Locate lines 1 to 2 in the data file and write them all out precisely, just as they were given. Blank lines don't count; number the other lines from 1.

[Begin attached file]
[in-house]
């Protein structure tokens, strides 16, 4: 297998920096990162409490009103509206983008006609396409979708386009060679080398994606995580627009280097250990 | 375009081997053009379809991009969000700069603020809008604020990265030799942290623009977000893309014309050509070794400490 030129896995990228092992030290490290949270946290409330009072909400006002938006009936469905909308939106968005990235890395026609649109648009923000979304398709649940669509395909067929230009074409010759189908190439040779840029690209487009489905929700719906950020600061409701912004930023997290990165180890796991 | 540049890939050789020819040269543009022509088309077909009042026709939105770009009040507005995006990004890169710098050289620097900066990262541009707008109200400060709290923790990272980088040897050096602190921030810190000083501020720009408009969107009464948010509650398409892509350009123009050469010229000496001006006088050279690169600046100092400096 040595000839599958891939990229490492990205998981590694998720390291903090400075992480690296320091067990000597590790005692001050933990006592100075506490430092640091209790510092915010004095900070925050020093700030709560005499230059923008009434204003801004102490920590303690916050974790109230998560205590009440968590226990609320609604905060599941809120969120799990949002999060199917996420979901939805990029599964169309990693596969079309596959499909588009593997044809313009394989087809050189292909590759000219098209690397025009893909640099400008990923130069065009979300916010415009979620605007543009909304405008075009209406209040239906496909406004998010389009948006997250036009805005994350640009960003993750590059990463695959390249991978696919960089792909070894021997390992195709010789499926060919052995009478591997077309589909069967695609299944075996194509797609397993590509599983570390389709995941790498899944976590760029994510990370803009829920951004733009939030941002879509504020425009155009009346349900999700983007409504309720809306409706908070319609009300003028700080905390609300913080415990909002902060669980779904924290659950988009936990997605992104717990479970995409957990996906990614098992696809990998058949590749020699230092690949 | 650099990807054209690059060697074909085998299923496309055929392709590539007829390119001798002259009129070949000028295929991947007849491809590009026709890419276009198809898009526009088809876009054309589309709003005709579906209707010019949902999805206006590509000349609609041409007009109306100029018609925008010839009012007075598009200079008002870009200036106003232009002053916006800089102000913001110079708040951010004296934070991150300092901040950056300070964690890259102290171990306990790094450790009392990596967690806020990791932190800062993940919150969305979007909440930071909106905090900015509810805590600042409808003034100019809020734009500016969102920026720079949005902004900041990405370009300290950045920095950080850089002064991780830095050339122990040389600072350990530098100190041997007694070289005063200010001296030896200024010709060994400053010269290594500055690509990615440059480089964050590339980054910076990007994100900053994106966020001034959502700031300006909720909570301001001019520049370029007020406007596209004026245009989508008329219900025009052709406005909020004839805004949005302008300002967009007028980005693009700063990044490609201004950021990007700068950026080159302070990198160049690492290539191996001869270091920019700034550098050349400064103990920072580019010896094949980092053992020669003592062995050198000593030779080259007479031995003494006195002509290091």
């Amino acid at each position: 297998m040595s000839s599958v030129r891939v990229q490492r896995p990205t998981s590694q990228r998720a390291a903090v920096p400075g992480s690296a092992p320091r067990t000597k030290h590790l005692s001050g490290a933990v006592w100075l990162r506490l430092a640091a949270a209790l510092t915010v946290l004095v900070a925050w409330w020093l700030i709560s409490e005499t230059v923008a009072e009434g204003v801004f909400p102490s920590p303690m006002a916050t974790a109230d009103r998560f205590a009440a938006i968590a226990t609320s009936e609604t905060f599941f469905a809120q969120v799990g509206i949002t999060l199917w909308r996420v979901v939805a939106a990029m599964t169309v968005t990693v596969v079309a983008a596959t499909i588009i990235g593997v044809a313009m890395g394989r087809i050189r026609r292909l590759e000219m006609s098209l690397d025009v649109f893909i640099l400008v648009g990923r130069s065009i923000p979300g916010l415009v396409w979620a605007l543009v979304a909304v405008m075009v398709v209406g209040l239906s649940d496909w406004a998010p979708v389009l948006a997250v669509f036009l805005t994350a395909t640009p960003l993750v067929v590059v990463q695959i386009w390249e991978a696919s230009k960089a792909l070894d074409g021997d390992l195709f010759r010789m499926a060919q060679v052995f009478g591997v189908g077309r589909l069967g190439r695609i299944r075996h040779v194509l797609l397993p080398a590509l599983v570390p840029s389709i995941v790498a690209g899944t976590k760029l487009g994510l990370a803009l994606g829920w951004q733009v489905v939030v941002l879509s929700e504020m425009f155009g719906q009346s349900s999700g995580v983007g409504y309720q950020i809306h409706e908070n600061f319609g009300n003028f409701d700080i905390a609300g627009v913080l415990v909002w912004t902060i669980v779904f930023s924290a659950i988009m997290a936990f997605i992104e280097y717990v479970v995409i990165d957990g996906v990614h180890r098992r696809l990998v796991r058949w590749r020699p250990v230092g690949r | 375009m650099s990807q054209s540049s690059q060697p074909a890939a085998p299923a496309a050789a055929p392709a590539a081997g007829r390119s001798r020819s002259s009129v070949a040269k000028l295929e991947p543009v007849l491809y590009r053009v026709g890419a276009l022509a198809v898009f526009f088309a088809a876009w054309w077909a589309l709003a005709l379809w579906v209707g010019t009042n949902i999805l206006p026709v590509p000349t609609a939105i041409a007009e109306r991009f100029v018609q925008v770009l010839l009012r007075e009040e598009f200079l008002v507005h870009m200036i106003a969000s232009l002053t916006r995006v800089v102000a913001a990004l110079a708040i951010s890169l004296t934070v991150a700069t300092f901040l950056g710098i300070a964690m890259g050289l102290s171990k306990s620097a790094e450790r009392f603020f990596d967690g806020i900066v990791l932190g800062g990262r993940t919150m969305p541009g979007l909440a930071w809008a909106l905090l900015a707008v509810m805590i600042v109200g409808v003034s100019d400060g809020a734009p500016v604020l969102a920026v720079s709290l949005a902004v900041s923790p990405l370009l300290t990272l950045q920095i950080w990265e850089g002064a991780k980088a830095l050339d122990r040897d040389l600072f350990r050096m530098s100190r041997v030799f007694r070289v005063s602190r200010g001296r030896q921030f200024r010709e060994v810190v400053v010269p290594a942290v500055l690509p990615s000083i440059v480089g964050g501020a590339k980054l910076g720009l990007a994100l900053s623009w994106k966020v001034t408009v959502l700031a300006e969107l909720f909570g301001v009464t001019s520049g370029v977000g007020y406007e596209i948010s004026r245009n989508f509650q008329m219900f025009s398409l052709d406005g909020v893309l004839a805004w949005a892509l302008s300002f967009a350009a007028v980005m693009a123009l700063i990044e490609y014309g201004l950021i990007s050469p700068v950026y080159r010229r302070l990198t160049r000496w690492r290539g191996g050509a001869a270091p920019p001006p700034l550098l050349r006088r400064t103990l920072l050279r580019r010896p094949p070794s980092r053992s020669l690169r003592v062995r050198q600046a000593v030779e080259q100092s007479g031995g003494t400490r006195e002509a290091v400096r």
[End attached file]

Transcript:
[in-house]
């Protein structure tokens, strides 16, 4: 297998920096990162409490009103509206983008006609396409979708386009060679080398994606995580627009280097250990 | 375009081997053009379809991009969000700069603020809008604020990265030799942290623009977000893309014309050509070794400490 030129896995990228092992030290490290949270946290409330009072909400006002938006009936469905909308939106968005990235890395026609649109648009923000979304398709649940669509395909067929230009074409010759189908190439040779840029690209487009489905929700719906950020600061409701912004930023997290990165180890796991 | 540049890939050789020819040269543009022509088309077909009042026709939105770009009040507005995006990004890169710098050289620097900066990262541009707008109200400060709290923790990272980088040897050096602190921030810190000083501020720009408009969107009464948010509650398409892509350009123009050469010229000496001006006088050279690169600046100092400096 040595000839599958891939990229490492990205998981590694998720390291903090400075992480690296320091067990000597590790005692001050933990006592100075506490430092640091209790510092915010004095900070925050020093700030709560005499230059923008009434204003801004102490920590303690916050974790109230998560205590009440968590226990609320609604905060599941809120969120799990949002999060199917996420979901939805990029599964169309990693596969079309596959499909588009593997044809313009394989087809050189292909590759000219098209690397025009893909640099400008990923130069065009979300916010415009979620605007543009909304405008075009209406209040239906496909406004998010389009948006997250036009805005994350640009960003993750590059990463695959390249991978696919960089792909070894021997390992195709010789499926060919052995009478591997077309589909069967695609299944075996194509797609397993590509599983570390389709995941790498899944976590760029994510990370803009829920951004733009939030941002879509504020425009155009009346349900999700983007409504309720809306409706908070319609009300003028700080905390609300913080415990909002902060669980779904924290659950988009936990997605992104717990479970995409957990996906990614098992696809990998058949590749020699230092690949 | 650099990807054209690059060697074909085998299923496309055929392709590539007829390119001798002259009129070949000028295929991947007849491809590009026709890419276009198809898009526009088809876009054309589309709003005709579906209707010019949902999805206006590509000349609609041409007009109306100029018609925008010839009012007075598009200079008002870009200036106003232009002053916006800089102000913001110079708040951010004296934070991150300092901040950056300070964690890259102290171990306990790094450790009392990596967690806020990791932190800062993940919150969305979007909440930071909106905090900015509810805590600042409808003034100019809020734009500016969102920026720079949005902004900041990405370009300290950045920095950080850089002064991780830095050339122990040389600072350990530098100190041997007694070289005063200010001296030896200024010709060994400053010269290594500055690509990615440059480089964050590339980054910076990007994100900053994106966020001034959502700031300006909720909570301001001019520049370029007020406007596209004026245009989508008329219900025009052709406005909020004839805004949005302008300002967009007028980005693009700063990044490609201004950021990007700068950026080159302070990198160049690492290539191996001869270091920019700034550098050349400064103990920072580019010896094949980092053992020669003592062995050198000593030779080259007479031995003494006195002509290091």